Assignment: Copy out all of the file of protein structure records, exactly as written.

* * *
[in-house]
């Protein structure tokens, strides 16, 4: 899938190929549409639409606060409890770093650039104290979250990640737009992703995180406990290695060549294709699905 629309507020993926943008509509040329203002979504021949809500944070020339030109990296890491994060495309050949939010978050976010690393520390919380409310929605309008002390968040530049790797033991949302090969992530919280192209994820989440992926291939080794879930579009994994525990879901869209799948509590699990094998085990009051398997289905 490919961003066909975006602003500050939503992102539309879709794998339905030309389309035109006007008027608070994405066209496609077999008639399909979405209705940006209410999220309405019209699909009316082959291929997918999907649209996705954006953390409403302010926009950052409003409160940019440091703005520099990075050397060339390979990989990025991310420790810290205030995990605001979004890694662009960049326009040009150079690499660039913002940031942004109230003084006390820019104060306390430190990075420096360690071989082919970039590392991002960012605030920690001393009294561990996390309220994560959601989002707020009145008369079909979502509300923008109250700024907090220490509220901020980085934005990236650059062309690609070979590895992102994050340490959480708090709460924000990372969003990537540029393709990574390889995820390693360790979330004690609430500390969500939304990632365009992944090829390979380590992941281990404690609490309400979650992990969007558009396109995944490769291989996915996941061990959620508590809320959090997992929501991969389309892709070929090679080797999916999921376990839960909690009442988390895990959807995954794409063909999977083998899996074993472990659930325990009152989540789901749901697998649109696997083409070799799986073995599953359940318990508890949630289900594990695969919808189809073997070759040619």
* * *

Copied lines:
[in-house]
């Protein structure tokens, strides 16, 4: 899938190929549409639409606060409890770093650039104290979250990640737009992703995180406990290695060549294709699905 629309507020993926943008509509040329203002979504021949809500944070020339030109990296890491994060495309050949939010978050976010690393520390919380409310929605309008002390968040530049790797033991949302090969992530919280192209994820989440992926291939080794879930579009994994525990879901869209799948509590699990094998085990009051398997289905 490919961003066909975006602003500050939503992102539309879709794998339905030309389309035109006007008027608070994405066209496609077999008639399909979405209705940006209410999220309405019209699909009316082959291929997918999907649209996705954006953390409403302010926009950052409003409160940019440091703005520099990075050397060339390979990989990025991310420790810290205030995990605001979004890694662009960049326009040009150079690499660039913002940031942004109230003084006390820019104060306390430190990075420096360690071989082919970039590392991002960012605030920690001393009294561990996390309220994560959601989002707020009145008369079909979502509300923008109250700024907090220490509220901020980085934005990236650059062309690609070979590895992102994050340490959480708090709460924000990372969003990537540029393709990574390889995820390693360790979330004690609430500390969500939304990632365009992944090829390979380590992941281990404690609490309400979650992990969007558009396109995944490769291989996915996941061990959620508590809320959090997992929501991969389309892709070929090679080797999916999921376990839960909690009442988390895990959807995954794409063909999977083998899996074993472990659930325990009152989540789901749901697998649109696997083409070799799986073995599953359940318990508890949630289900594990695969919808189809073997070759040619």